Sleepyheads by Sandra J. Howatt
As the moon comes out, this soothing book invites young children on a journey to look for “little beds” where “little ones lay their sleepy heads.” We see a bird sleepyhead cuddled in a nest. We visit a squirrel sleepyhead curled up in a hole. We peek in on a bear sleepyhead asleep in a cave. We also spot several sleepyheads in a house, where the dog sleepyhead is staying warm by the fireplace and a cat sleepyhead has curled up on a chair. Finally, we peek into a bedroom where the teddy bear, pillow, and bed are ready. But where is the child sleepyhead? Asleep in Mama’s arms, of course! This is a sweet bedtime book for kids ages 3 to 7.
Someone’s Sleepy by Deborah Lee Rose
This book takes us through a child’s evening bedtime routine as she takes her bath, puts on her pajamas, brushes her teeth, gets tucked into bed, and eventually falls asleep. The illustrations portray a mother’s tender love for her sleepy child, and parents will appreciate the book’s portrayal of the wonderful moment when their sleepy children drift off to sleep. Ages 3 to 5.
Tell Me About Your Day Today by Mem Fox
This book features a young boy who loves bedtime. He loves the last kiss, the last story, and the last goodnight. But most of all, he loves being in the company of his stuffed animal friends and getting to have a conversation with them each evening. After getting into bed, the boy asks each animal in turn about their day. He learns the who, what, why, and way of how each animal spent their day through a series of pictures, and how everything turned out okay. After hearing from each of his animals, the animals then ask the boy to tell them about his day. He, too, shares the who, what, why, and way of his day, and happily realizes it turned out okay! In the last image, we see the boy snuggled tight with his animals as he drifts off to sleep. This book will be most enjoyed by kids ages 3 to 7.
Ten Little Sleepyheads by Elizabeth Provost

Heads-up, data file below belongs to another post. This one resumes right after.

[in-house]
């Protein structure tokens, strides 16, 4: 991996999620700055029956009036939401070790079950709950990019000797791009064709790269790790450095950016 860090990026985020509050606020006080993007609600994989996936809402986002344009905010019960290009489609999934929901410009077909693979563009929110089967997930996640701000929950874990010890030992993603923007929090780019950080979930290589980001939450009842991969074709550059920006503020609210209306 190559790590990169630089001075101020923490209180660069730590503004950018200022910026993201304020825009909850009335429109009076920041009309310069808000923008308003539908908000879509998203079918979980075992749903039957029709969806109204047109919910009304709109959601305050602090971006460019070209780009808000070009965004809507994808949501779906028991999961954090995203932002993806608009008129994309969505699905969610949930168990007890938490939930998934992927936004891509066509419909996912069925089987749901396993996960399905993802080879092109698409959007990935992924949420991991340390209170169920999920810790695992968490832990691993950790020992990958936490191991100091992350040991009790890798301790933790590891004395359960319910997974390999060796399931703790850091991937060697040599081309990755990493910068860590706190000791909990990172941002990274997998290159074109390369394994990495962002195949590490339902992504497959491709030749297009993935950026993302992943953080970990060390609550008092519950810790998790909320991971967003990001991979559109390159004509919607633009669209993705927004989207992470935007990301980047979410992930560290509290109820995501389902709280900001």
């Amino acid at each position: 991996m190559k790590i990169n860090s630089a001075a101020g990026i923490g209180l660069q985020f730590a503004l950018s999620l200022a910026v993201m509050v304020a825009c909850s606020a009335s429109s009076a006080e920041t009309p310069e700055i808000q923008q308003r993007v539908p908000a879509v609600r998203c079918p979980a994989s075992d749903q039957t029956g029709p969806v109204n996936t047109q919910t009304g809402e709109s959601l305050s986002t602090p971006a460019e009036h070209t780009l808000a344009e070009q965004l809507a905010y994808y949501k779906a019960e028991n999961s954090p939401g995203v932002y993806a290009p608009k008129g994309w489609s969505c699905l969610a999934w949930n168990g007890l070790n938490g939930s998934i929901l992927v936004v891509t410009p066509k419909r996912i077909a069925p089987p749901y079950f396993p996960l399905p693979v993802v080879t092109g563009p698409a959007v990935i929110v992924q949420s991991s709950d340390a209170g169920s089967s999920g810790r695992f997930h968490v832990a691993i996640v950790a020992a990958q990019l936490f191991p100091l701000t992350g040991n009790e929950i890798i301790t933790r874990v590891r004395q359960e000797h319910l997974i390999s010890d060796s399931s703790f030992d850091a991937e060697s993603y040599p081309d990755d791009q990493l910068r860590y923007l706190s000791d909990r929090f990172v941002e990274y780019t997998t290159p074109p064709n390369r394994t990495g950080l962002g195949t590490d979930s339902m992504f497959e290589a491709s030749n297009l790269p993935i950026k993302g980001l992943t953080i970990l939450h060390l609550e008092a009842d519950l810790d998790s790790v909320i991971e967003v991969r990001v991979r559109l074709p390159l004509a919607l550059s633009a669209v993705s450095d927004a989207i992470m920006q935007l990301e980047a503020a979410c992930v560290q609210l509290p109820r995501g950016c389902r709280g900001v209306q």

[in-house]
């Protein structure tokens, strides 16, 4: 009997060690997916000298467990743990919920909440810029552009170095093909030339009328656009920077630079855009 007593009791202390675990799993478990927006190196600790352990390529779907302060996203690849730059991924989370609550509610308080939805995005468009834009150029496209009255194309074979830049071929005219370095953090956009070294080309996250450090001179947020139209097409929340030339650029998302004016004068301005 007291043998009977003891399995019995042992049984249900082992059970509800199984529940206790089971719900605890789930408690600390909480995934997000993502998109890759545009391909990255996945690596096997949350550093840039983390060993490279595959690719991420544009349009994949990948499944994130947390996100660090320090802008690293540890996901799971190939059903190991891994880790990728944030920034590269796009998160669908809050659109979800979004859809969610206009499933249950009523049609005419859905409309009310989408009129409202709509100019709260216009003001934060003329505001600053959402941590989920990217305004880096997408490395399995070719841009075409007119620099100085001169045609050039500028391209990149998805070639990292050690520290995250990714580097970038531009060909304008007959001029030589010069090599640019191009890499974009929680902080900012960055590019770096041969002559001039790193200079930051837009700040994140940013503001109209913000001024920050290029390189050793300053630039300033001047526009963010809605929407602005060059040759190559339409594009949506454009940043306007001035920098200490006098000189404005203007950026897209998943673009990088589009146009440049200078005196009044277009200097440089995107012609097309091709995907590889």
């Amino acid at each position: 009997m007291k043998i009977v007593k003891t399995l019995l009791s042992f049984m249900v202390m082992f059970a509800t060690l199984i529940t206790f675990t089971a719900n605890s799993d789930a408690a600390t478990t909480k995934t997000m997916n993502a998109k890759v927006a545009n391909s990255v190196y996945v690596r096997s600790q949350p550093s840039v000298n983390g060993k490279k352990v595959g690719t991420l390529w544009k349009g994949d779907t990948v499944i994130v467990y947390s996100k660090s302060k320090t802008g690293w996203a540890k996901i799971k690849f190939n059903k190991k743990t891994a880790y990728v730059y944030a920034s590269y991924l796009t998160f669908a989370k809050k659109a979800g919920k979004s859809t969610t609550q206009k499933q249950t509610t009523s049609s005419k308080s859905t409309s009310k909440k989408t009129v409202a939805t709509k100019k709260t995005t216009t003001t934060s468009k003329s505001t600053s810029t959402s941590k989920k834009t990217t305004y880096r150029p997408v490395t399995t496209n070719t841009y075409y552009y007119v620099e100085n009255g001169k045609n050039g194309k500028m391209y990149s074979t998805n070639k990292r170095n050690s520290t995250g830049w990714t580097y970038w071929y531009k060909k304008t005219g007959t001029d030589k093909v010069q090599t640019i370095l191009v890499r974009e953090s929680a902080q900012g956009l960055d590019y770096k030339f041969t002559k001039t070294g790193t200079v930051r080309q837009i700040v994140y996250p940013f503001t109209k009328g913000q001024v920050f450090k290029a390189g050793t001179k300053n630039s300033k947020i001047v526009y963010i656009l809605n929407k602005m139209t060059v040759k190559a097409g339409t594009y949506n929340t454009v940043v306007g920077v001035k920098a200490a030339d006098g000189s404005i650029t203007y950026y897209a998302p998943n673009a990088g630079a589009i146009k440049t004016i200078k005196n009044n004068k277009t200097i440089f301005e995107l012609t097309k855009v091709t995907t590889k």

This counting book uses rhyming text to tell a delightful tale of 10 little sleepyheaded bugs who are getting ready for bed. One falls asleep in the middle of the noise. One falls asleep on a crumbly cracker stack. And one falls asleep with a dreamy little smile. Finally, only one sleepyhead is still awake. Will he go to sleep now? Ages 3 to 6.
The Going to Bed Book by Sandra Boynton
Author Sandra Boynton has such a fun and quirky style, and this was one of our favorite bedtime books when my kids were younger. In rhyming text and silly illustrations, she shows a group of animals getting ready for bed. They exercise, they brush their teeth, and finally they go below to rest for the night. This is a great book for children ages 2 to 5.
The Prince Won’t Go to Bed! by Dayle Ann Dodds
Children ages 4 to 8, especially those who are particular about their bedtime routine, will enjoy this tale of a spoiled young prince who will not go to bed. The king and queen are away, and the staff at the castle are trying to put the prince to bed. But no matter what they do for him, he wails, “Waa! Waa! Waa! I will not go to bed!” The prince doesn’t need fluffy pillows or a bath or music to fall asleep. Fortunately, his sister comes to the rescue, knowing exactly what the prince needs so he can fall asleep: a goodnight kiss!
Time for Bed by Mem Fox
In this calming, rhyming book, we bid good night to little mouse, little goose, little cat, little calf, and many more animals before finally wishing a young boy sweet dreams and a good night as he climbs into bed. This book reassures kids that bedtime is not only for the child, but also for animals all over. This is a wonderful book for children ages 2 to 5.
What! Cried Granny: An Almost Bedtime Story by Kate Lum
Patrick is having his first sleep-over at his Granny’s house, but when bedtime rolls around, Patrick tells his Granny he doesn’t have a bed to sleep in. “What?!” she cries. And she runs to her yard to chop down a tree so she can build him a bed. Next Patrick tells his Granny he doesn’t have a pillow. “What?!” she cries. And she runs to the henhouse to collect feathers for a fine pillow. He also doesn’t have a blanket. Or a teddy bear. But by the time Granny has finished all this work, it’s no longer bedtime – it’s morning time! Ages 3 to 6.